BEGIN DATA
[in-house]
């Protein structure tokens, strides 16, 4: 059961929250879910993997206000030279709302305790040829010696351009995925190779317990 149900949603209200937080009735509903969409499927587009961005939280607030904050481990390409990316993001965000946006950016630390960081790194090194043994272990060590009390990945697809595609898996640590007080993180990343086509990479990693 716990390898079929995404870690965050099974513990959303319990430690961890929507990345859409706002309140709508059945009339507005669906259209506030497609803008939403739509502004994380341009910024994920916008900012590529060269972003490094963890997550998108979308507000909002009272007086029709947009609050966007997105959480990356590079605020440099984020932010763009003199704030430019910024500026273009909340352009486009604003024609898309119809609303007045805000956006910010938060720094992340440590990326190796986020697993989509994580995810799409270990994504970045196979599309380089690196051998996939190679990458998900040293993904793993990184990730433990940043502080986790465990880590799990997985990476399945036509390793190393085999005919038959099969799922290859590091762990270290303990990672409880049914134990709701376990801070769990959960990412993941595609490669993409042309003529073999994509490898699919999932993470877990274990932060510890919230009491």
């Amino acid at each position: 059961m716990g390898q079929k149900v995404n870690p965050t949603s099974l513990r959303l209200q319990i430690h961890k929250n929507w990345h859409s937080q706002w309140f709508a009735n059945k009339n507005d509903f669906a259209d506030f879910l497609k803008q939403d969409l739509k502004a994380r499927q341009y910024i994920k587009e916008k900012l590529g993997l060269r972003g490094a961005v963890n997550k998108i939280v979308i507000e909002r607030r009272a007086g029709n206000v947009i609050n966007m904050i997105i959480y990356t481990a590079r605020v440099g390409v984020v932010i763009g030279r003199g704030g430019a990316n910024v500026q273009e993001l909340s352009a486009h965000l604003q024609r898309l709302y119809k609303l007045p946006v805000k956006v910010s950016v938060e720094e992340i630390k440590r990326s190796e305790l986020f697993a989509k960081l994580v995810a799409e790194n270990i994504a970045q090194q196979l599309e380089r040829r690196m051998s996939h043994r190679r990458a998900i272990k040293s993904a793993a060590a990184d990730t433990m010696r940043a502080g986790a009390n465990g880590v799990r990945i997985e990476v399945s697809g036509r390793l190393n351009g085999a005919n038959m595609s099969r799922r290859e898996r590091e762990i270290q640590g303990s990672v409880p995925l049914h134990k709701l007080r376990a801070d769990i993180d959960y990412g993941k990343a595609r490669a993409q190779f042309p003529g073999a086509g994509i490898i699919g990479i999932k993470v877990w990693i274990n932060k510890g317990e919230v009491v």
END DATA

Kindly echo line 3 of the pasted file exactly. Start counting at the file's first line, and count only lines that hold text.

């Amino acid at each position: 059961m716990g390898q079929k149900v995404n870690p965050t949603s099974l513990r959303l209200q319990i430690h961890k929250n929507w990345h859409s937080q706002w309140f709508a009735n059945k009339n507005d509903f669906a259209d506030f879910l497609k803008q939403d969409l739509k502004a994380r499927q341009y910024i994920k587009e916008k900012l590529g993997l060269r972003g490094a961005v963890n997550k998108i939280v979308i507000e909002r607030r009272a007086g029709n206000v947009i609050n966007m904050i997105i959480y990356t481990a590079r605020v440099g390409v984020v932010i763009g030279r003199g704030g430019a990316n910024v500026q273009e993001l909340s352009a486009h965000l604003q024609r898309l709302y119809k609303l007045p946006v805000k956006v910010s950016v938060e720094e992340i630390k440590r990326s190796e305790l986020f697993a989509k960081l994580v995810a799409e790194n270990i994504a970045q090194q196979l599309e380089r040829r690196m051998s996939h043994r190679r990458a998900i272990k040293s993904a793993a060590a990184d990730t433990m010696r940043a502080g986790a009390n465990g880590v799990r990945i997985e990476v399945s697809g036509r390793l190393n351009g085999a005919n038959m595609s099969r799922r290859e898996r590091e762990i270290q640590g303990s990672v409880p995925l049914h134990k709701l007080r376990a801070d769990i993180d959960y990412g993941k990343a595609r490669a993409q190779f042309p003529g073999a086509g994509i490898i699919g990479i999932k993470v877990w990693i274990n932060k510890g317990e919230v009491v």